# For method of undetermined coefficients, what is the forcing term for a differential term?

There is a differential equation I am trying to solve and I have been trying to find a way to solve it using undetermined coefficients so as to find a homogenous solution and non homogeneous solution. Then I would add the results. For example, there is the following:

$\frac{d y(t)}{d t} + y(t) = \frac{d x(t)}{d t} - x(t)$ where $y(0)=1$ and $x(t) = 0$ for $t < 0$ and $x(t)=t$ for all $t > 0$

I tried ridding the RHS by setting it to $0$ so as to find the homogeneous solution. Then I found $y_h(t)$. However, I'm stuck when it comes to finding a forcing term to find the particular solution, $y_p(t)$, such that it can take the place of the right hand side. Any tips? Thanks.

• Do you know the values of $x(t)$ for $t\ge 0$? If not, then I don't know how you would find $y$. – user147263 Jun 30 '14 at 22:17
• @Thisismuchhealthier Yes, $x(t)$ for $t >= 0$ is just t. – EECSMajor90 Jul 1 '14 at 15:43

## 1 Answer

So, we have nondifferentiable $x$, $$x(t) = \begin{cases} t,\quad t\ge 0,\\ 0,\quad t<0 \end{cases}$$ but its derivative appears on the right. This looks somewhat problematic, but it really isn't, and a change of dependent variable clears things up. Let's write $y=x+u$ where $u$ is the new unknown function to be found. The equation becomes $u'+u+x = -x$, or $u'+u=-2x$. A standard way to handle this is using the integrating factor, which is $e^{\int 1\,dt} = e^ t$. So, $$(e^t u)' = -2xe^t$$ which is solved by integration. Be careful when integrating the piecewise function on the right: make sure the both pieces of the antiderivative agree at $t=0$.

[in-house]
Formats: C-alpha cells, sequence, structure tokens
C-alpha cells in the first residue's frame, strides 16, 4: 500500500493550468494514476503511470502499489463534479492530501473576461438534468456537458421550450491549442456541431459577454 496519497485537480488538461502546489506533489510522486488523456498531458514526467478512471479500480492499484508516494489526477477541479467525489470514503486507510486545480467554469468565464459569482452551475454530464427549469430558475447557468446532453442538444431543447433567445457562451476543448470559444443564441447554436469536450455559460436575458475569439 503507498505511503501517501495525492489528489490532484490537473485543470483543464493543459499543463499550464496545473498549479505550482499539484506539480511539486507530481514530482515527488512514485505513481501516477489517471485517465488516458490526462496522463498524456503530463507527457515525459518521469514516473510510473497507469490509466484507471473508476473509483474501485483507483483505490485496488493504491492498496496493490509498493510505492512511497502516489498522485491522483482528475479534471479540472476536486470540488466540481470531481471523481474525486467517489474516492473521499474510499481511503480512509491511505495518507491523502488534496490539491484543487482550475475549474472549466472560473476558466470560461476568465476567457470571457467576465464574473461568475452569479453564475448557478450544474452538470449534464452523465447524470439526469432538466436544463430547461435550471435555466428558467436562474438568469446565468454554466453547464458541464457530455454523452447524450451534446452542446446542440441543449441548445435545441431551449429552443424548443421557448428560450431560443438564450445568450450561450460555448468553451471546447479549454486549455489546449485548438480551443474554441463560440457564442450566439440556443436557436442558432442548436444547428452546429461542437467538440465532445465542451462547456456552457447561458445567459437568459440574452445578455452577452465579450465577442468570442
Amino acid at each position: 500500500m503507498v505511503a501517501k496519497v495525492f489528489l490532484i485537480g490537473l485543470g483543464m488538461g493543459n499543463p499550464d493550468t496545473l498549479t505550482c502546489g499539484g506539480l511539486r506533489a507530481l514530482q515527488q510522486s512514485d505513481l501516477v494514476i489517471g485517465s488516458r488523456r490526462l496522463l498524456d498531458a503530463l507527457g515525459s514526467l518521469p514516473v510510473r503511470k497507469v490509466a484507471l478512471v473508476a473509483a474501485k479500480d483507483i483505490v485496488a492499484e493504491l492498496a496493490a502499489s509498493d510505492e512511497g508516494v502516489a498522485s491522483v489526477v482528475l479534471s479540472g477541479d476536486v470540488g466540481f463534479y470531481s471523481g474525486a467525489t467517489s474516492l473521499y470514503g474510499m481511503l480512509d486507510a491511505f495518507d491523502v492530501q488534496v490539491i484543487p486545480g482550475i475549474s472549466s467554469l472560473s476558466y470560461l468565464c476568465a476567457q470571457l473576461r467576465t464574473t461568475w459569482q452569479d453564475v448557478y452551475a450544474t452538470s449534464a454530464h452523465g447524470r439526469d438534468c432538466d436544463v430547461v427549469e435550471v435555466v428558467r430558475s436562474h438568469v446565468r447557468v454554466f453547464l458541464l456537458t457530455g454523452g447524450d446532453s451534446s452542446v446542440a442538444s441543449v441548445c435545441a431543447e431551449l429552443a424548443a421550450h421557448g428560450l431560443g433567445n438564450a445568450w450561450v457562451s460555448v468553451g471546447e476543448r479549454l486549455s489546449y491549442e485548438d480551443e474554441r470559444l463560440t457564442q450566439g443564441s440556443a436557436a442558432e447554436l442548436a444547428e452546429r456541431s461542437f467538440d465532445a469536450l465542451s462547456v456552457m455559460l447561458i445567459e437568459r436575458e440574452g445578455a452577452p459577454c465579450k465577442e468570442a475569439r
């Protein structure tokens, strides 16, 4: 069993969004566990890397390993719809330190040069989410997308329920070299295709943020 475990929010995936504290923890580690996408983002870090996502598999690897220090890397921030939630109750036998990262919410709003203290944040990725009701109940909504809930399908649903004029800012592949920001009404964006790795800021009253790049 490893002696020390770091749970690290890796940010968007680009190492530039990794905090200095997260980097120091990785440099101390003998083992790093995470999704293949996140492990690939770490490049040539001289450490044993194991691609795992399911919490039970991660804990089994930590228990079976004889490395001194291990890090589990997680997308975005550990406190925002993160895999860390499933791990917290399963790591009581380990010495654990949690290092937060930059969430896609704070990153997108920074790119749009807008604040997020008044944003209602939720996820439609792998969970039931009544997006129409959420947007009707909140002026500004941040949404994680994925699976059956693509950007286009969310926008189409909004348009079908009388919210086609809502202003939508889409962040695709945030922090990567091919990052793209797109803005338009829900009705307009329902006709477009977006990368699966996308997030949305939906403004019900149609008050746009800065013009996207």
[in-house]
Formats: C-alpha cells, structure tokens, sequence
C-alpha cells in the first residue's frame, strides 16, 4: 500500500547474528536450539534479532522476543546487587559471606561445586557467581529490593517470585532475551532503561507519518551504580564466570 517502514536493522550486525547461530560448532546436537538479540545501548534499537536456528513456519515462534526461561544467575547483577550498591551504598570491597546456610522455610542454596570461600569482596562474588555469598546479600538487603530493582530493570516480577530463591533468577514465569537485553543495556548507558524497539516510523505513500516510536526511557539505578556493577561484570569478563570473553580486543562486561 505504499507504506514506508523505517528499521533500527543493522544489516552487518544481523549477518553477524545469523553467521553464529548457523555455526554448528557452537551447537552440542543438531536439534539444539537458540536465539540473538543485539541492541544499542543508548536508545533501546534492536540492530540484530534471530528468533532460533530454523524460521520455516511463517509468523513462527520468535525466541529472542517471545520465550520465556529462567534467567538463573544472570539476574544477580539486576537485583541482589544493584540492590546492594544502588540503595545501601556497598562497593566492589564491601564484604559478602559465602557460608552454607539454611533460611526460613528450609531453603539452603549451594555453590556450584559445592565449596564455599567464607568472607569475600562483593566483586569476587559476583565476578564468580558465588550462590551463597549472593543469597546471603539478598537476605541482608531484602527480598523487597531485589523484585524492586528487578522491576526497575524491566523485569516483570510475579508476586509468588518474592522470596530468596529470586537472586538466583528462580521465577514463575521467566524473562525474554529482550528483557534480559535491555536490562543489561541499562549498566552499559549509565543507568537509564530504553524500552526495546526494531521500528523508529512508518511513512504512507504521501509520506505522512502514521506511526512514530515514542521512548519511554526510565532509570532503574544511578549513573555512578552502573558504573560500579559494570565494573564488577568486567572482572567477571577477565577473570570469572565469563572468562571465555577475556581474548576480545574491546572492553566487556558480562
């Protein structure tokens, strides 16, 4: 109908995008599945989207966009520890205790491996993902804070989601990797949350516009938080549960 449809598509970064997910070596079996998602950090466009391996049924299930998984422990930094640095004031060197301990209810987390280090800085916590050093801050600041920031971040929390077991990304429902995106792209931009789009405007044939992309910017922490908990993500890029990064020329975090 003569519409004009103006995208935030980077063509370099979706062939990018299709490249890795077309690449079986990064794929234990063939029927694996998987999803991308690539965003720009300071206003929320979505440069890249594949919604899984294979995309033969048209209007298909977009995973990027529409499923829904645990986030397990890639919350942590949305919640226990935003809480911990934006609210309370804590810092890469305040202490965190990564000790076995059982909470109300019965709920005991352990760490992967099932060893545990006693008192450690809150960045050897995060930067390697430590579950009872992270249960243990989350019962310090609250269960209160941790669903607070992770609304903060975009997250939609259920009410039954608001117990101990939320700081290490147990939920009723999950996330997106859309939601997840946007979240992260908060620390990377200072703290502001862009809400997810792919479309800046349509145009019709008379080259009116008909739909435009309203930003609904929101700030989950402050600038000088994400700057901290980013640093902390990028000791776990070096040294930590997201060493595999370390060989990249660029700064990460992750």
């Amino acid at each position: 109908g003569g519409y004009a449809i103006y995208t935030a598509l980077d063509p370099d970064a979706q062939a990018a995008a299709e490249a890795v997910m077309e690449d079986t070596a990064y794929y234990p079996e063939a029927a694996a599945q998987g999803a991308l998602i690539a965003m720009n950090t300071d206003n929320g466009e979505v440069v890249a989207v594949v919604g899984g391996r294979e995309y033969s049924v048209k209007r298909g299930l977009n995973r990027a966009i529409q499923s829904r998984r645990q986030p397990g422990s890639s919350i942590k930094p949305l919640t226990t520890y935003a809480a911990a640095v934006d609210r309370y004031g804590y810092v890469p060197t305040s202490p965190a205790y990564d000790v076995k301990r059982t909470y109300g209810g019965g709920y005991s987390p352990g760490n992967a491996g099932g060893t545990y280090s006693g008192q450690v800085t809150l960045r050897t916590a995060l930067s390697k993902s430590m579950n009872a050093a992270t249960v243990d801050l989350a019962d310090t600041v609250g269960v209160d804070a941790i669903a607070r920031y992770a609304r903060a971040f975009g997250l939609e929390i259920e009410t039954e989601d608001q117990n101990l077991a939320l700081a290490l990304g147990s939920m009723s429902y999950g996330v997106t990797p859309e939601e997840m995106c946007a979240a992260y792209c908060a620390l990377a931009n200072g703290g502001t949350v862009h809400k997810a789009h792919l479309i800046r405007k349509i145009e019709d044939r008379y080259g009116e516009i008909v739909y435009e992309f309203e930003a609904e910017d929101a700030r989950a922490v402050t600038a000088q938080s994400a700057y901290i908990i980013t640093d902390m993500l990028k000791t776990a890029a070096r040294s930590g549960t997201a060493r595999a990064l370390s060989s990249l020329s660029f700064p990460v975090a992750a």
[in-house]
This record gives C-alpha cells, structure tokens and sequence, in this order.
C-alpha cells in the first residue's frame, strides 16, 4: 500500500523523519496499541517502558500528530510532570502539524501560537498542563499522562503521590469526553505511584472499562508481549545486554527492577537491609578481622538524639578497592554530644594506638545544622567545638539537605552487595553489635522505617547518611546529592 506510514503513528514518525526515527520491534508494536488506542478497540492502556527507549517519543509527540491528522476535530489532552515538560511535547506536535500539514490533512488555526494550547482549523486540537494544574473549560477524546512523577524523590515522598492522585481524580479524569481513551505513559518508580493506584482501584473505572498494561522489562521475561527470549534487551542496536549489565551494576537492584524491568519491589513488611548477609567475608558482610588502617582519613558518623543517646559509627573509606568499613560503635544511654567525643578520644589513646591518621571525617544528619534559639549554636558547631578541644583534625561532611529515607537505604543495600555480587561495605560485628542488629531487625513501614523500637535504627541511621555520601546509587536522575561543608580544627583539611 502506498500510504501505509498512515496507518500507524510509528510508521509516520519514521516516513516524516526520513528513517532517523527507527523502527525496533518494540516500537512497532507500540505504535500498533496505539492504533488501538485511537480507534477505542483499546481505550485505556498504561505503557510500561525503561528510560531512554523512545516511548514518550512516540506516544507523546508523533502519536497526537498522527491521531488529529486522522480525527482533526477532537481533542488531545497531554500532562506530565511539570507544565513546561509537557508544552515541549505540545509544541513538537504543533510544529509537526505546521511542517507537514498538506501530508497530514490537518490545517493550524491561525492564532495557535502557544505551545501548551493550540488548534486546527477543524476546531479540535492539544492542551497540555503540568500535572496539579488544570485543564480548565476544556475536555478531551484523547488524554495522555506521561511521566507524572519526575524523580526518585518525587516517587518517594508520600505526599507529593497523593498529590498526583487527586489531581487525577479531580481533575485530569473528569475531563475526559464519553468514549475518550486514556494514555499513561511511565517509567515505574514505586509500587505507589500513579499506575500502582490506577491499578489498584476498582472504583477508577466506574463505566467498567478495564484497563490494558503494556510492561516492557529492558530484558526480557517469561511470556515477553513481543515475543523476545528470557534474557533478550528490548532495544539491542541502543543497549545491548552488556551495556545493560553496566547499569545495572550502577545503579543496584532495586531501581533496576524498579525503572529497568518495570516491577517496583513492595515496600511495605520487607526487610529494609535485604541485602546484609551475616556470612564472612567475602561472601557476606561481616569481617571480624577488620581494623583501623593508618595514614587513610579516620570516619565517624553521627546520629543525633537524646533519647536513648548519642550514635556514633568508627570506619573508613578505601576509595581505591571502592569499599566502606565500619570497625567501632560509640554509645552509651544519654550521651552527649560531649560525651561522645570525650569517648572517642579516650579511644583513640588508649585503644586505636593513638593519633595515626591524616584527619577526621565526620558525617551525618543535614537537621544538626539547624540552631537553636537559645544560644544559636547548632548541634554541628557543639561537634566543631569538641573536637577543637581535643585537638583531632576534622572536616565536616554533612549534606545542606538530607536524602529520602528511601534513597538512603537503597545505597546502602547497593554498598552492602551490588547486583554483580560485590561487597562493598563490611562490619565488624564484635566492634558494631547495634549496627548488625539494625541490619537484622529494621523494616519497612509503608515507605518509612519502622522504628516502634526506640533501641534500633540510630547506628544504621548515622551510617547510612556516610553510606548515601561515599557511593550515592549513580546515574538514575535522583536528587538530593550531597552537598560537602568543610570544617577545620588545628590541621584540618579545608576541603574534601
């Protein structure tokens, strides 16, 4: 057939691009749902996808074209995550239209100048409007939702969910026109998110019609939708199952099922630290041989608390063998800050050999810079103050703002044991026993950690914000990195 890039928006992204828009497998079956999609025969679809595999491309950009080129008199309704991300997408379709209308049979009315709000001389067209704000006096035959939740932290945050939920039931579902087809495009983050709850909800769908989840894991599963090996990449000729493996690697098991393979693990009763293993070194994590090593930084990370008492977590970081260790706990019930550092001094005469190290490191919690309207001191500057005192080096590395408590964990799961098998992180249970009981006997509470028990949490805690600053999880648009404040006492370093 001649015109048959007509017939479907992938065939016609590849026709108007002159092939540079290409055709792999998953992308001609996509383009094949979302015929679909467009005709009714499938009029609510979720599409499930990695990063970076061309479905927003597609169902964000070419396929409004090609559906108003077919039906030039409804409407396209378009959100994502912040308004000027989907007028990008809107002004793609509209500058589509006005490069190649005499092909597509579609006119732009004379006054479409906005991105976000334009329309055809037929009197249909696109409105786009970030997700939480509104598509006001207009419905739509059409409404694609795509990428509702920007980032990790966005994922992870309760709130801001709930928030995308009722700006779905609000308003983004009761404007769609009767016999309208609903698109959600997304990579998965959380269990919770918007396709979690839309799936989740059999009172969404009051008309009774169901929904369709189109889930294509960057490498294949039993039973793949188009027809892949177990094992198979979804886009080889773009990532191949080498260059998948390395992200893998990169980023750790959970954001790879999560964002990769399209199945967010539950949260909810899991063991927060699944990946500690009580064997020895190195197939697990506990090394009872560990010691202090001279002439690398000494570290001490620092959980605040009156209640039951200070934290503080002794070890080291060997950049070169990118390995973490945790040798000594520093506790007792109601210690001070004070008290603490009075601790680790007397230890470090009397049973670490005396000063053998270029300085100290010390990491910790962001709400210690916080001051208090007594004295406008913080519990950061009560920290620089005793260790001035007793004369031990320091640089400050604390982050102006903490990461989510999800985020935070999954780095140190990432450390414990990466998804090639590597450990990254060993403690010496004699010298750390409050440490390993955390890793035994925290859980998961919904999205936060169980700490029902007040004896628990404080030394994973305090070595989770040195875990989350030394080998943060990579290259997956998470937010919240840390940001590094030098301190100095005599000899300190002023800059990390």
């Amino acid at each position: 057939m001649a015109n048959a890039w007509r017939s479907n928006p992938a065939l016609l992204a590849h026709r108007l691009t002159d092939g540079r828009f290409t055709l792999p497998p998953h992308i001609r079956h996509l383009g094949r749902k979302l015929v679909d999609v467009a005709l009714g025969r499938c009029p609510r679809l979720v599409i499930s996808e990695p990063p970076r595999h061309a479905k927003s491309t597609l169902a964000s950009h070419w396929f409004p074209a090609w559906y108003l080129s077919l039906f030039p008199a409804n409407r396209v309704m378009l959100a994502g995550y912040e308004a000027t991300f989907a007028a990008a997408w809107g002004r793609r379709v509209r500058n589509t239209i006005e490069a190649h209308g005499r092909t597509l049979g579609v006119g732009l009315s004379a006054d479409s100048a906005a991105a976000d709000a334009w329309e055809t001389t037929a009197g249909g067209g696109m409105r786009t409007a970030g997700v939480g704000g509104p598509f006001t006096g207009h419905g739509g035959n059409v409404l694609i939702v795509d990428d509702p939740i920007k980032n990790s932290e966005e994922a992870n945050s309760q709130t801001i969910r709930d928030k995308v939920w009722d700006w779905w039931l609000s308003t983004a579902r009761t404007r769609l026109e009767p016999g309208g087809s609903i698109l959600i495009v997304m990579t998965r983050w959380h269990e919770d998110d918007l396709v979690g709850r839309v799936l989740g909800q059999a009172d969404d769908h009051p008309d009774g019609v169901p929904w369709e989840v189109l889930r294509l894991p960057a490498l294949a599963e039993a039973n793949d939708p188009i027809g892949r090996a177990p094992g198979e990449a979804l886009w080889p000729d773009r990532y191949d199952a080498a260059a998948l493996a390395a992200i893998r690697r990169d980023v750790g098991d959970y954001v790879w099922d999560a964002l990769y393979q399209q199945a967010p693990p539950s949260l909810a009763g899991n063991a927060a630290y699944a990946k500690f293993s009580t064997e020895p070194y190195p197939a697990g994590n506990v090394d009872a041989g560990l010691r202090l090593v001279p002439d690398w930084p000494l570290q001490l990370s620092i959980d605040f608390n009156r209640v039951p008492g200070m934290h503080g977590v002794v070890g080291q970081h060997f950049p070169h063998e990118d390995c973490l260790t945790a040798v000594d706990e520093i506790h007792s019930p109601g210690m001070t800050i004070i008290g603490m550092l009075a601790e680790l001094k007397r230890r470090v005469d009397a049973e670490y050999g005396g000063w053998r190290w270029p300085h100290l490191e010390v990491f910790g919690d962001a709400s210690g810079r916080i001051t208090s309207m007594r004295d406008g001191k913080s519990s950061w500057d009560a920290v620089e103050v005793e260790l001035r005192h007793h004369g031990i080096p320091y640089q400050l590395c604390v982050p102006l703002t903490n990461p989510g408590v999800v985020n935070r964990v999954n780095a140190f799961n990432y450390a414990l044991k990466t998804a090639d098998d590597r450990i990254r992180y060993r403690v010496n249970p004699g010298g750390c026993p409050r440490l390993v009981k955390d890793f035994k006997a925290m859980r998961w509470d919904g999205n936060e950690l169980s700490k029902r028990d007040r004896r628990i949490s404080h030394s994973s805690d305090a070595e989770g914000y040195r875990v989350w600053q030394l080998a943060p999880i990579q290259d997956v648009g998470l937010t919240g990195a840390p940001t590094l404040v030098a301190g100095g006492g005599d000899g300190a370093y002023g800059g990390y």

• I'm ultimately sorry, $x(t) = 0$ for $t < 0$. Such a horrible typo. – EECSMajor90 Jul 1 '14 at 19:08
• @EECSMajor90 When you find a typo in your question, please edit the question to make it right. People should not have to look for errata list in comments. You should include both the correction and the fact that $x(t)=t$ for $t\ge 0$. I edited my answer. – user147263 Jul 1 '14 at 19:26
• Why did you make a substitution such that $y(t) = u(t) + x(t)$? Is it because there is an arbitrary independent helper variable $u(t)$ such that the sum of such a variable and the known independent variable, $x(t)$, must equal $y(t)$ for the given constraints? Just wanted to understand why you did that. – EECSMajor90 Jul 2 '14 at 3:09
• @EECSMajor90 I did not like having that $dx/dt$ in the equation, and saw the opportunity to get rid of it. It's a common theme in ODE: absorb terms into others if possible. The integrating factor trick is also kind of like that, turning a sum of two things into one $(e^t u)'$. – user147263 Jul 2 '14 at 3:14